Blame it on the moon: The headache of managing bank holiday allowance.
Published 07 July 2015
Bank holidays are traditionally a time when employees can relax and enjoy a long weekend – but they are now giving some employers an extra headache to deal with.
In England and Wales, there are usually eight bank and public holidays. In Scotland, there are nine bank and public holidays. In Northern Ireland, there are 10 bank and public holidays.
Employees are entitled to 28 days’ leave per year, which can include bank holidays.
Many companies have an annual leave year that runs 1 April to 31 March, with employees entitled to ’20 days’ holiday plus bank holidays’ –and this can create a problem that needs to be addressed.
This is purely down to the Easter break, which varies from year to year. It is based on the lunar calendar and celebrated on the first Sunday after the full moon, on or after 21 March.
This year Good Friday fell on 3 April with Easter Monday on 6 April. Next year the Christian festival is earlier; with Good Friday on 25 March and Easter Monday on 28 March.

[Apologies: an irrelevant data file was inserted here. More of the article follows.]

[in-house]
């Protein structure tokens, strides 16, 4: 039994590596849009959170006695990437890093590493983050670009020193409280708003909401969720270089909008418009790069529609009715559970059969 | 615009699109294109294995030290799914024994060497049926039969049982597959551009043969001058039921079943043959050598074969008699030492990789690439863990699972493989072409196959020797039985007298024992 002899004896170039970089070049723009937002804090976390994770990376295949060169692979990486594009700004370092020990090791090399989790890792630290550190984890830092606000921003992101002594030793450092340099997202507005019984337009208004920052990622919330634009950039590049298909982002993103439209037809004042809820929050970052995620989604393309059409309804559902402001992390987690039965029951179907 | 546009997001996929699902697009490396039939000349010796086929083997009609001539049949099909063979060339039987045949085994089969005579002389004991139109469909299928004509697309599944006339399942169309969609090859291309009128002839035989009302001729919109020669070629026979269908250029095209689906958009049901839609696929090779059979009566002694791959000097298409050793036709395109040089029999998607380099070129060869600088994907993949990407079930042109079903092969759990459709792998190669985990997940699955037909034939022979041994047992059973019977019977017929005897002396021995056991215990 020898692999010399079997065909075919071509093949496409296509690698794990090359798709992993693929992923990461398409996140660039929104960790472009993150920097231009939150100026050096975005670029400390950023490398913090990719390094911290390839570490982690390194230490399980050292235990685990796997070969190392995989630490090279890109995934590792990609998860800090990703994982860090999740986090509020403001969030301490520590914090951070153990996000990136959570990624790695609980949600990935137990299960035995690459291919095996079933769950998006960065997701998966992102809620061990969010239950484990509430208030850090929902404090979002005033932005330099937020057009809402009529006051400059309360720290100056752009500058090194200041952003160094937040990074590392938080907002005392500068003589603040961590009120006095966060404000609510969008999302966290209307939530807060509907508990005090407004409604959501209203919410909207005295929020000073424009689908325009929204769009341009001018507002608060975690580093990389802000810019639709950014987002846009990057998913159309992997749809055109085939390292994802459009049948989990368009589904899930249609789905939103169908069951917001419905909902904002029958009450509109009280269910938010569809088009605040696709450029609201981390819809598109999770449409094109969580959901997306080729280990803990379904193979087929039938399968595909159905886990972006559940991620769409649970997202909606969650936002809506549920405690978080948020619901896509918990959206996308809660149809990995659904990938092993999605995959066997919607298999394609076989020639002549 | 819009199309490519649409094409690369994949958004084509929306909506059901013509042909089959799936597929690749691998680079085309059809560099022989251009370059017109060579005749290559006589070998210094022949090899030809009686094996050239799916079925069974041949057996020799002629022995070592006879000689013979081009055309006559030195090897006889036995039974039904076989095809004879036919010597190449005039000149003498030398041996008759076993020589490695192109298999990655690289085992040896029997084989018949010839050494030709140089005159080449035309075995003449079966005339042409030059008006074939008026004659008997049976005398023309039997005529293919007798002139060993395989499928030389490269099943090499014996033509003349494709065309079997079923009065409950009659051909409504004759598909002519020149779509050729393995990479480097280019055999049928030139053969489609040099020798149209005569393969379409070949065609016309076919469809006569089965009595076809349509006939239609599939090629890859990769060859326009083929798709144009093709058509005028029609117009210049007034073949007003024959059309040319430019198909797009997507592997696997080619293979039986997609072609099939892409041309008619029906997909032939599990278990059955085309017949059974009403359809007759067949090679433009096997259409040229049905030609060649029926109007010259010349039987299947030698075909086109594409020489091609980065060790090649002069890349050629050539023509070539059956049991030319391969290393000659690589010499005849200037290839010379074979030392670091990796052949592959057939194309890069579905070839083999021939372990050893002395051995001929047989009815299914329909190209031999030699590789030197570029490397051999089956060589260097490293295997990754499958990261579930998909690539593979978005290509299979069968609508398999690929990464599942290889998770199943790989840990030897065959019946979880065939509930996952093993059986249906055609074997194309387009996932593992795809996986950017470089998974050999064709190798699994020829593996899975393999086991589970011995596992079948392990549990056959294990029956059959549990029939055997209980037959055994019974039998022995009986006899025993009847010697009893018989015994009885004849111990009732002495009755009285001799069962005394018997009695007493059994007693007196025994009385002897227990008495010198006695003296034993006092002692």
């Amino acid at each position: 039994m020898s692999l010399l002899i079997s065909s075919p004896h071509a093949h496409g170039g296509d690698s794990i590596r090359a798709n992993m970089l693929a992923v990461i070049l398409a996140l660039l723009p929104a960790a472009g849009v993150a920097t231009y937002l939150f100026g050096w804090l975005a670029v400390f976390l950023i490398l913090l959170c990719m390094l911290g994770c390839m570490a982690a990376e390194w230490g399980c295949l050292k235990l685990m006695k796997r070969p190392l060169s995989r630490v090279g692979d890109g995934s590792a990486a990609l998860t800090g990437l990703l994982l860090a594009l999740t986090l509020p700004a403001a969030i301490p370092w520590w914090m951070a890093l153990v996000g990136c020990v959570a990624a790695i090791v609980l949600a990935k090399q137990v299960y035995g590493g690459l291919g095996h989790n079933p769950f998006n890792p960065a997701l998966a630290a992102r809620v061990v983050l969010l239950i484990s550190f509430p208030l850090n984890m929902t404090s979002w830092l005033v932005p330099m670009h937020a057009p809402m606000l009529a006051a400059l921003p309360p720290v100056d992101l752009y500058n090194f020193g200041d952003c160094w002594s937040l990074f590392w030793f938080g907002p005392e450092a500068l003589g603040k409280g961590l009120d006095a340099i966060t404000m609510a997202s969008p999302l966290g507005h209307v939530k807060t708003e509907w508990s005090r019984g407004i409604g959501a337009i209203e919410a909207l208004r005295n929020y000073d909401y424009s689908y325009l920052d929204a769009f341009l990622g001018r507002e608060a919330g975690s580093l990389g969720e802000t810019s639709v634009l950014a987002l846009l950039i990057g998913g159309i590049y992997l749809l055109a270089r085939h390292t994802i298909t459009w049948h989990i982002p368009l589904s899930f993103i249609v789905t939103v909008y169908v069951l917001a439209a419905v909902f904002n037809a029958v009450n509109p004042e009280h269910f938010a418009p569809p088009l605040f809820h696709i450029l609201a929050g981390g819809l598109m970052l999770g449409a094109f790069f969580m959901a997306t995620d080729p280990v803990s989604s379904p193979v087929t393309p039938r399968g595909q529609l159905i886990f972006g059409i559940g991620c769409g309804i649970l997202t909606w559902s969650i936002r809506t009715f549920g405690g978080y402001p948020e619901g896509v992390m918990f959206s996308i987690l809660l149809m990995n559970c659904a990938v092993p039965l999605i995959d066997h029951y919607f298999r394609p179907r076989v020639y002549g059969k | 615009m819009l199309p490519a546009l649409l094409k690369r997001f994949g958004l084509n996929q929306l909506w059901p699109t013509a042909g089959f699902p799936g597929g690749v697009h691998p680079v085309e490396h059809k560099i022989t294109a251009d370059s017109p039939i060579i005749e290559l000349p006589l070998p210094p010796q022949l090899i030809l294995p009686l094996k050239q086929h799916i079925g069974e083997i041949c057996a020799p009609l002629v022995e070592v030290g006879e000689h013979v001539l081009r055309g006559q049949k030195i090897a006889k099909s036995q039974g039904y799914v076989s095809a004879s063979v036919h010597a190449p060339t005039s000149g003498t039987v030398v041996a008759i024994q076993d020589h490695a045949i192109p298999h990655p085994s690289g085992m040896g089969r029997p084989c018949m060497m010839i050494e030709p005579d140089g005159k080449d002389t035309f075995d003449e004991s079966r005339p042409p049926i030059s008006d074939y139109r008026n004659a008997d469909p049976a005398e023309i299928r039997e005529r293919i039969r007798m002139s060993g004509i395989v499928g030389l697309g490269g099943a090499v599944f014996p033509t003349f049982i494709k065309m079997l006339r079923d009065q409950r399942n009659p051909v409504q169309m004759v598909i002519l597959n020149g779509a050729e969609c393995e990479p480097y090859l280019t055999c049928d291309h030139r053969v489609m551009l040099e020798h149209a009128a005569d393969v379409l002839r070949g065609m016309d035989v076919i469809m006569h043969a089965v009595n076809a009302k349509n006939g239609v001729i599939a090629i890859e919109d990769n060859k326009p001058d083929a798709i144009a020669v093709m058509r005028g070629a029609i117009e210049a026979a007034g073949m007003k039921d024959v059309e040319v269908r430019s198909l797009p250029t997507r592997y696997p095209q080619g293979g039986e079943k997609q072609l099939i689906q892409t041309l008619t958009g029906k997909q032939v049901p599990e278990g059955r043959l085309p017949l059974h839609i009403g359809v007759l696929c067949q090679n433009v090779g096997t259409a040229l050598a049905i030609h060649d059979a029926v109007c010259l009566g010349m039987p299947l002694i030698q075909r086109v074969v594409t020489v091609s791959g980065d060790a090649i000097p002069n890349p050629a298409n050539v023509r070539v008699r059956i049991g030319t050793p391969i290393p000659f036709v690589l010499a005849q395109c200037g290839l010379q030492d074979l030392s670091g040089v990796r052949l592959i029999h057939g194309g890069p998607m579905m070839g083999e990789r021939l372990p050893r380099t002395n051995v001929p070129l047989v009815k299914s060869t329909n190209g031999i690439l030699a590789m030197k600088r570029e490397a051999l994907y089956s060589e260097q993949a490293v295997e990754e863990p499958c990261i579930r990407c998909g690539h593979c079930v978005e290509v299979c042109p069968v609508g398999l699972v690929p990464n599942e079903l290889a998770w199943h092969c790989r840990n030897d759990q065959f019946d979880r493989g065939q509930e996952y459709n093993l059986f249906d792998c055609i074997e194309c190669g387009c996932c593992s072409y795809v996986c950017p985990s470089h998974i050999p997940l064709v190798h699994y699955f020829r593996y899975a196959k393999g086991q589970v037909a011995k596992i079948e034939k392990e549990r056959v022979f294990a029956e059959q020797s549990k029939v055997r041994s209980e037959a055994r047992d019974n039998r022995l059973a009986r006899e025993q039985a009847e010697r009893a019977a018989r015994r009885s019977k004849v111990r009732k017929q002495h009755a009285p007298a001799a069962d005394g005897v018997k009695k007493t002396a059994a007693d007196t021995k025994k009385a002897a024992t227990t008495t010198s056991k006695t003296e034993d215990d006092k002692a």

This means two Easter breaks fall within the annual leave year running from 1 April, 2015, to 31 March, 2016.
So, although employees may look forward to a couple of bonus days off or extra opportunities to earn time and a half or double time pay - there is a downside.
In 2017, Easter is later, with Good Friday falling on 14 April and Easter Monday on 17 April. This means for the holiday year running 1 April, 2016, to 31 March, 2017, there will be just six bank holidays - two less than usual.
Businesses with employment contracts entitling staff to ’20 days’ holiday plus bank holidays’ will be expected to honour them.
These companies will also have to top up leave entitlement for employees for 1 April, 2016, to 31 March, 2017, to ensure workers retain their 28-day statutory entitlement.
Employers cannot simply ignore this matter and fail to act believing the extra holiday entitlement for 2015 - 2016 will even itself out the following year.
Businesses can either foot the bill for additional paid holidays for 2015 – 2016 or agree a variation to the terms of contract. Any change without agreement will be a breach of contract.